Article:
Last Tuesday, Donald Trump was elected 45th President of the United States of America. In the wake of this election, immigration attorneys across the U.S. have faced an outpouring of phone calls and emails asking the same question: How does the result of this election affect my immigration status in the U.S.?
In this time of concern, it is critical for foreign nationals and U.S. citizens alike to understand how the U.S. government actually functions, how these processes relate to our American history, and what this means for the future of the U.S. immigration system.
Separation of Powers
America was founded in direct response to the sting of oppression and persecution from foreign governments and monarchies. To prevent against the emergence of centrist and authoritarian regimes in the U.S., our early founders enacted the system of “separation of powers.” Under this model, the government is divided into three distinct branches of power:
- Executive: Branch of the President, Vice President, Cabinet, independent Federal agencies, and other departments and boards;
- Legislative: Also known as “Congress,” which consists of the officials elected to the Senate and House of Representatives; and
- Judicial: Branch of the U.S. court system.
In turn, government responsibilities are divided among these branches to limit any one branch from exercising the core functions of another. To most effectively promote liberty, these three powers must function separately and act independently. In effect, this thwarts the concentration of power into any one branch and instead endorses “checks and balances” within the system.
The Powers of Each Branch
The U.S. Constitution grants Congress the sole authority to enact legislation and declare war, the right to confirm or reject many Presidential appointments, and it also grants substantial investigative powers. Congress also has the sole power to ratify any treaty involving trade (e.g. NAFTA, CAFTA, TPP, etc.).
Congress is the only branch of government that can create new laws or change existing laws. The President and his Executive Branch, on the other hand, are vested with the power to implement and enforce the laws enacted by Congress. This is a vastly important distinction.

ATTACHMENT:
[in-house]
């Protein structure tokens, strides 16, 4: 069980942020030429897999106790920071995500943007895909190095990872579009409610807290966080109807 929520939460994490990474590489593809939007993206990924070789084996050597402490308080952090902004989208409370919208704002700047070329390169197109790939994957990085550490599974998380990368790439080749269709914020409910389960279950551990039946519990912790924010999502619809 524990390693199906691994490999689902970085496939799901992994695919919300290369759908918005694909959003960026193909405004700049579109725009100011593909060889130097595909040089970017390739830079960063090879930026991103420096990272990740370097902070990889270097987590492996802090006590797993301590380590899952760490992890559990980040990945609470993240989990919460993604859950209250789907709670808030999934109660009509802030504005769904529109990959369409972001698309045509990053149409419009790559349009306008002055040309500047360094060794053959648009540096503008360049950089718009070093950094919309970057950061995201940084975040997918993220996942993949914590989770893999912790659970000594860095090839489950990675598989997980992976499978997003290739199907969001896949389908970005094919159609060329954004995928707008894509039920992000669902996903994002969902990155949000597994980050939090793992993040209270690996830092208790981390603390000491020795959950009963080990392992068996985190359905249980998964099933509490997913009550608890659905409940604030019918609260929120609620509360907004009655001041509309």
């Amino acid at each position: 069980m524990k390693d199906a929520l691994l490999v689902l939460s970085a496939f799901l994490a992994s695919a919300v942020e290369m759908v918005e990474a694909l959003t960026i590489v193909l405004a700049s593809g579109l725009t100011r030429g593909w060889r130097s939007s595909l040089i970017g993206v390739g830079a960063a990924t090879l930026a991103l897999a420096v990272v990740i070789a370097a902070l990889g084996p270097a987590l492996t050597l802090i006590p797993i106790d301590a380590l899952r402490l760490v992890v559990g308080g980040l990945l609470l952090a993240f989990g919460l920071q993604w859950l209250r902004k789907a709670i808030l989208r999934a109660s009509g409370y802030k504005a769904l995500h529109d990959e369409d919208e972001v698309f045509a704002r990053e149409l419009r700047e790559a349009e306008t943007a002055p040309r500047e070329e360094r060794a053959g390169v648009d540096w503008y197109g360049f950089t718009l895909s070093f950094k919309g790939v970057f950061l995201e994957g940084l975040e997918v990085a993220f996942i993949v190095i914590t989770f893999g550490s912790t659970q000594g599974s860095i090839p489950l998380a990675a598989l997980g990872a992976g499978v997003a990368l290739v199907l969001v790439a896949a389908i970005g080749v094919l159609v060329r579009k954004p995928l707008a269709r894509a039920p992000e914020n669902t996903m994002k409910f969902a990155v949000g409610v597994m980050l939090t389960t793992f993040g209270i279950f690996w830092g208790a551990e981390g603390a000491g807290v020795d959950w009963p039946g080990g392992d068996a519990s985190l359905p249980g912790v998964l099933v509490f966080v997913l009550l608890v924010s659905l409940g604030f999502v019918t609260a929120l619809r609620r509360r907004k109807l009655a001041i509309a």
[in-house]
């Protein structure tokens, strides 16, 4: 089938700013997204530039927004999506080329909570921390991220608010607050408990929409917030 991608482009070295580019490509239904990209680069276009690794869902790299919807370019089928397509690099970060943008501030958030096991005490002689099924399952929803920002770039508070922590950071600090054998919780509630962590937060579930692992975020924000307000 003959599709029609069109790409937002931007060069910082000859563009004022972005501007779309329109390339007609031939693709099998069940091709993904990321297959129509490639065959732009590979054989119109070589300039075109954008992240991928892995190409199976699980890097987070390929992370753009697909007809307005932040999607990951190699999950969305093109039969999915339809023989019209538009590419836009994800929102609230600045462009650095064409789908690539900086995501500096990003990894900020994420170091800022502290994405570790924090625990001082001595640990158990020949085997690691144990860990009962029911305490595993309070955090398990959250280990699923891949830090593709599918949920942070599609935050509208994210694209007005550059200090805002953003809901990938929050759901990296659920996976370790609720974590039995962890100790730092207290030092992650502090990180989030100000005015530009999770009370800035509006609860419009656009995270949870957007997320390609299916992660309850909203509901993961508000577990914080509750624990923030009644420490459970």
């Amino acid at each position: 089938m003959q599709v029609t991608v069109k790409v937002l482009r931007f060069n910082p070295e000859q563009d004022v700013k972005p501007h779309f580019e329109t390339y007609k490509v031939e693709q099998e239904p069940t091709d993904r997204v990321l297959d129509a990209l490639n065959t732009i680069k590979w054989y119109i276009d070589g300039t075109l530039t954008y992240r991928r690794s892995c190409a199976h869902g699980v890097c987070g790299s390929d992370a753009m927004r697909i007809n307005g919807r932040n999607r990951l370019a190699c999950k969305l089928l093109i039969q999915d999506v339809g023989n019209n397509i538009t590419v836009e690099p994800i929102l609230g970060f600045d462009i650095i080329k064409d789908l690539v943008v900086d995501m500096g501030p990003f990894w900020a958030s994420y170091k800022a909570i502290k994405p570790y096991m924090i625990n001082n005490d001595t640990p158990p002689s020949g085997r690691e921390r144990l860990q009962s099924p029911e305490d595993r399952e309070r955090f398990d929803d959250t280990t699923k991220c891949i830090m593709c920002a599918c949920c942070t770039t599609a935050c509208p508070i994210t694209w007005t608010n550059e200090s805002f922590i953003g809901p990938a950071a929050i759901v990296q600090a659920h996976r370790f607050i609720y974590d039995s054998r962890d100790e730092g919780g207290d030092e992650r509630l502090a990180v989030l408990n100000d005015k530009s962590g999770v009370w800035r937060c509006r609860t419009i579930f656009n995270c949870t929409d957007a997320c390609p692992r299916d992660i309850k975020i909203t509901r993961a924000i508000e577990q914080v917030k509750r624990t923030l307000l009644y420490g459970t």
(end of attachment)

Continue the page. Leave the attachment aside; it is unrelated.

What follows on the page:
Executive Branch agencies issue may regulations, but only under the authority of laws that Congress has enacted. The President has the power to veto bills Congress passes, but Congress may also override a veto by a two-thirds vote in both the Senate and the House of Representatives. Among other things, the Judicial Branch is empowered to overturn unconstitutional laws created by Congress and implemented by the President.
How a Bill Becomes a Law
After being introduced by a member of the House of Representatives or the Senate, a bill is referred to an appropriate committee for review, where it may be accepted, amended or rejected entirely. If the subcommittee agrees to move a bill forward, the bill is then reported to the full committee, where the same process is repeated. Here, the committees and subcommittees call hearings to investigate the merits and flaws of the bill. If the full committee votes to approve the bill, it is reported to the floor of the House or Senate. It will then undergo a debate process on the bill.
A bill must pass both houses of Congress before it goes to the President for consideration. The final text of the bill is then sent to the President, who will usually sign the bill into law or veto the bill and send it back to Congress. Congress may amend the bill or override the veto with a two-thirds vote of each chamber, at which point the bill becomes law and is printed.
The Future of the U.S. Immigration System
Donald Trump and his political allies have proposed major policy changes to enforce current regulations in place to protect U.S. workers and to discourage unlawful entries. However, it is crucial to recall that Congress, not the President, has the sole authority to enact or amend legislation. As set forth above, wherever there is a threat to our separation of powers, “checks and balances” remain in place to ensure each branch of the government adheres to its own limitations.
In the meantime, do not be discouraged to travel to the U.S. You may continue to work and live in the U.S. if you have been authorized to do so. Your immigration status has not been harmed.
Donald Trump’s presidency will begin upon his inauguration in January. If, at that time, the new Congress wishes to pass laws relating to immigration, please remember that the lawmaking process is complex and lengthy. Radical changes will not occur overnight, and usually do not occur at all.
Berardi Immigration Law will continue to closely monitor and share any U.S. immigration updates. Be sure to check back frequently for the most current information!